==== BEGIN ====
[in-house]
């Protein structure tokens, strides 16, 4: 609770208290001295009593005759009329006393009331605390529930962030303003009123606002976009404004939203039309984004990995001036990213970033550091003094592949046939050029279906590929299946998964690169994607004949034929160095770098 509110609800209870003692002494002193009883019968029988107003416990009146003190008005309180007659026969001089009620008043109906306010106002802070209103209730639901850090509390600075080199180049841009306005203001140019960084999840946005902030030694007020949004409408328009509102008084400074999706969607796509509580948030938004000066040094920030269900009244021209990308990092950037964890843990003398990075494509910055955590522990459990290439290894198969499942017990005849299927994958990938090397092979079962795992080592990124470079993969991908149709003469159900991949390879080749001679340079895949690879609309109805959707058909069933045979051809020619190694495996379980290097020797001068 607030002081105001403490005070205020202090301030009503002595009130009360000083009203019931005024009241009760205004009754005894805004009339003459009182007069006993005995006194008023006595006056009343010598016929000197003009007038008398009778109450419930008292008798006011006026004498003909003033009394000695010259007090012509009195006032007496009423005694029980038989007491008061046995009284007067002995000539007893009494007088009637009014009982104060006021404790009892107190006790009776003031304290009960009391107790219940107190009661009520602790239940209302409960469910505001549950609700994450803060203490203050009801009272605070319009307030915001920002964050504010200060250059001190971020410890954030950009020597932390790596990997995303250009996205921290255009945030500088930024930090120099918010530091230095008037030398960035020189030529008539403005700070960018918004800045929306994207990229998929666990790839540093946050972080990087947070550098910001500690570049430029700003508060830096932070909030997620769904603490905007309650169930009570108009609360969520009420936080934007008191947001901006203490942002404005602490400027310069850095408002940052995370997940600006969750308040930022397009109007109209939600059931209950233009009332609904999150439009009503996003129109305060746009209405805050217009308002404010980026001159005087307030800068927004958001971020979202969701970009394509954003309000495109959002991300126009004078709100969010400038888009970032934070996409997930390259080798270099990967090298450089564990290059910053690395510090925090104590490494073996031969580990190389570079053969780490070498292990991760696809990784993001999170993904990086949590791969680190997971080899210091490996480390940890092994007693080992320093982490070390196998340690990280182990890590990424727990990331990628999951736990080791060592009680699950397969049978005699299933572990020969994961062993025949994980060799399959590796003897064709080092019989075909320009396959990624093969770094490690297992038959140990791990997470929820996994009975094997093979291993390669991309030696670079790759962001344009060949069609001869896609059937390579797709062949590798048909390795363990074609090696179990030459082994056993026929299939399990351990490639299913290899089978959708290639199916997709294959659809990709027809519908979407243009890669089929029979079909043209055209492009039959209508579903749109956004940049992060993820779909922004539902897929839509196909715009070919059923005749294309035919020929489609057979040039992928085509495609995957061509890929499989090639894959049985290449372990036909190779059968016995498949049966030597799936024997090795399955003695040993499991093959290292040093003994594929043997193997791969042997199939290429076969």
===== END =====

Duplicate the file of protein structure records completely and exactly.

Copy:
[in-house]
């Protein structure tokens, strides 16, 4: 609770208290001295009593005759009329006393009331605390529930962030303003009123606002976009404004939203039309984004990995001036990213970033550091003094592949046939050029279906590929299946998964690169994607004949034929160095770098 509110609800209870003692002494002193009883019968029988107003416990009146003190008005309180007659026969001089009620008043109906306010106002802070209103209730639901850090509390600075080199180049841009306005203001140019960084999840946005902030030694007020949004409408328009509102008084400074999706969607796509509580948030938004000066040094920030269900009244021209990308990092950037964890843990003398990075494509910055955590522990459990290439290894198969499942017990005849299927994958990938090397092979079962795992080592990124470079993969991908149709003469159900991949390879080749001679340079895949690879609309109805959707058909069933045979051809020619190694495996379980290097020797001068 607030002081105001403490005070205020202090301030009503002595009130009360000083009203019931005024009241009760205004009754005894805004009339003459009182007069006993005995006194008023006595006056009343010598016929000197003009007038008398009778109450419930008292008798006011006026004498003909003033009394000695010259007090012509009195006032007496009423005694029980038989007491008061046995009284007067002995000539007893009494007088009637009014009982104060006021404790009892107190006790009776003031304290009960009391107790219940107190009661009520602790239940209302409960469910505001549950609700994450803060203490203050009801009272605070319009307030915001920002964050504010200060250059001190971020410890954030950009020597932390790596990997995303250009996205921290255009945030500088930024930090120099918010530091230095008037030398960035020189030529008539403005700070960018918004800045929306994207990229998929666990790839540093946050972080990087947070550098910001500690570049430029700003508060830096932070909030997620769904603490905007309650169930009570108009609360969520009420936080934007008191947001901006203490942002404005602490400027310069850095408002940052995370997940600006969750308040930022397009109007109209939600059931209950233009009332609904999150439009009503996003129109305060746009209405805050217009308002404010980026001159005087307030800068927004958001971020979202969701970009394509954003309000495109959002991300126009004078709100969010400038888009970032934070996409997930390259080798270099990967090298450089564990290059910053690395510090925090104590490494073996031969580990190389570079053969780490070498292990991760696809990784993001999170993904990086949590791969680190997971080899210091490996480390940890092994007693080992320093982490070390196998340690990280182990890590990424727990990331990628999951736990080791060592009680699950397969049978005699299933572990020969994961062993025949994980060799399959590796003897064709080092019989075909320009396959990624093969770094490690297992038959140990791990997470929820996994009975094997093979291993390669991309030696670079790759962001344009060949069609001869896609059937390579797709062949590798048909390795363990074609090696179990030459082994056993026929299939399990351990490639299913290899089978959708290639199916997709294959659809990709027809519908979407243009890669089929029979079909043209055209492009039959209508579903749109956004940049992060993820779909922004539902897929839509196909715009070919059923005749294309035919020929489609057979040039992928085509495609995957061509890929499989090639894959049985290449372990036909190779059968016995498949049966030597799936024997090795399955003695040993499991093959290292040093003994594929043997193997791969042997199939290429076969």